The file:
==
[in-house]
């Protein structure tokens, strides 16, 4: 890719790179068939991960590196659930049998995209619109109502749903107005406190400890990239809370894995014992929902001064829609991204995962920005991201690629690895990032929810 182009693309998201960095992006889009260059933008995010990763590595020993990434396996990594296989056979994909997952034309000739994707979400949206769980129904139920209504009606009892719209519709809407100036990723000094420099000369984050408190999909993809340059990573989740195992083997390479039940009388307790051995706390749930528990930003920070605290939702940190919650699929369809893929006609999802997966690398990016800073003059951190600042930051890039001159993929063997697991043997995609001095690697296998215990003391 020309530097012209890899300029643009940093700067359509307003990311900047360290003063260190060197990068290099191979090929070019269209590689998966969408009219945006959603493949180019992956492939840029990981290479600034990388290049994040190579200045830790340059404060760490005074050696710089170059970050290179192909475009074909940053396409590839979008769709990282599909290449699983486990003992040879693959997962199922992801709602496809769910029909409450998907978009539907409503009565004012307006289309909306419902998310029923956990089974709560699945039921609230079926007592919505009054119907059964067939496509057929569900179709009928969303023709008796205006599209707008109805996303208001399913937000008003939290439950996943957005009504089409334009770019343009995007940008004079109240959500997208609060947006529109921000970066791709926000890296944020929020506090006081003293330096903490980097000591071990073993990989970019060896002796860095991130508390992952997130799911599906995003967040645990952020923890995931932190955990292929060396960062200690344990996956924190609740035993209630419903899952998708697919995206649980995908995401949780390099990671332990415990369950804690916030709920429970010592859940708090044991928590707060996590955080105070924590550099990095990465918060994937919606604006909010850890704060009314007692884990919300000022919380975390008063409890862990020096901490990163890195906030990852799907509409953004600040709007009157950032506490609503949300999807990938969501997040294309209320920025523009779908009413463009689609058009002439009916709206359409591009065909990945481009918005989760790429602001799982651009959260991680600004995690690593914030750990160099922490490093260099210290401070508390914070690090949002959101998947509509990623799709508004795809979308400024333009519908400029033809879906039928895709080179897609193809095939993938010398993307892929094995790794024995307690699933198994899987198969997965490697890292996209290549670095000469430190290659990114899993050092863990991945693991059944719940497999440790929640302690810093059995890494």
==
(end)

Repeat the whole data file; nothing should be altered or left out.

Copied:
[in-house]
């Protein structure tokens, strides 16, 4: 890719790179068939991960590196659930049998995209619109109502749903107005406190400890990239809370894995014992929902001064829609991204995962920005991201690629690895990032929810 182009693309998201960095992006889009260059933008995010990763590595020993990434396996990594296989056979994909997952034309000739994707979400949206769980129904139920209504009606009892719209519709809407100036990723000094420099000369984050408190999909993809340059990573989740195992083997390479039940009388307790051995706390749930528990930003920070605290939702940190919650699929369809893929006609999802997966690398990016800073003059951190600042930051890039001159993929063997697991043997995609001095690697296998215990003391 020309530097012209890899300029643009940093700067359509307003990311900047360290003063260190060197990068290099191979090929070019269209590689998966969408009219945006959603493949180019992956492939840029990981290479600034990388290049994040190579200045830790340059404060760490005074050696710089170059970050290179192909475009074909940053396409590839979008769709990282599909290449699983486990003992040879693959997962199922992801709602496809769910029909409450998907978009539907409503009565004012307006289309909306419902998310029923956990089974709560699945039921609230079926007592919505009054119907059964067939496509057929569900179709009928969303023709008796205006599209707008109805996303208001399913937000008003939290439950996943957005009504089409334009770019343009995007940008004079109240959500997208609060947006529109921000970066791709926000890296944020929020506090006081003293330096903490980097000591071990073993990989970019060896002796860095991130508390992952997130799911599906995003967040645990952020923890995931932190955990292929060396960062200690344990996956924190609740035993209630419903899952998708697919995206649980995908995401949780390099990671332990415990369950804690916030709920429970010592859940708090044991928590707060996590955080105070924590550099990095990465918060994937919606604006909010850890704060009314007692884990919300000022919380975390008063409890862990020096901490990163890195906030990852799907509409953004600040709007009157950032506490609503949300999807990938969501997040294309209320920025523009779908009413463009689609058009002439009916709206359409591009065909990945481009918005989760790429602001799982651009959260991680600004995690690593914030750990160099922490490093260099210290401070508390914070690090949002959101998947509509990623799709508004795809979308400024333009519908400029033809879906039928895709080179897609193809095939993938010398993307892929094995790794024995307690699933198994899987198969997965490697890292996209290549670095000469430190290659990114899993050092863990991945693991059944719940497999440790929640302690810093059995890494």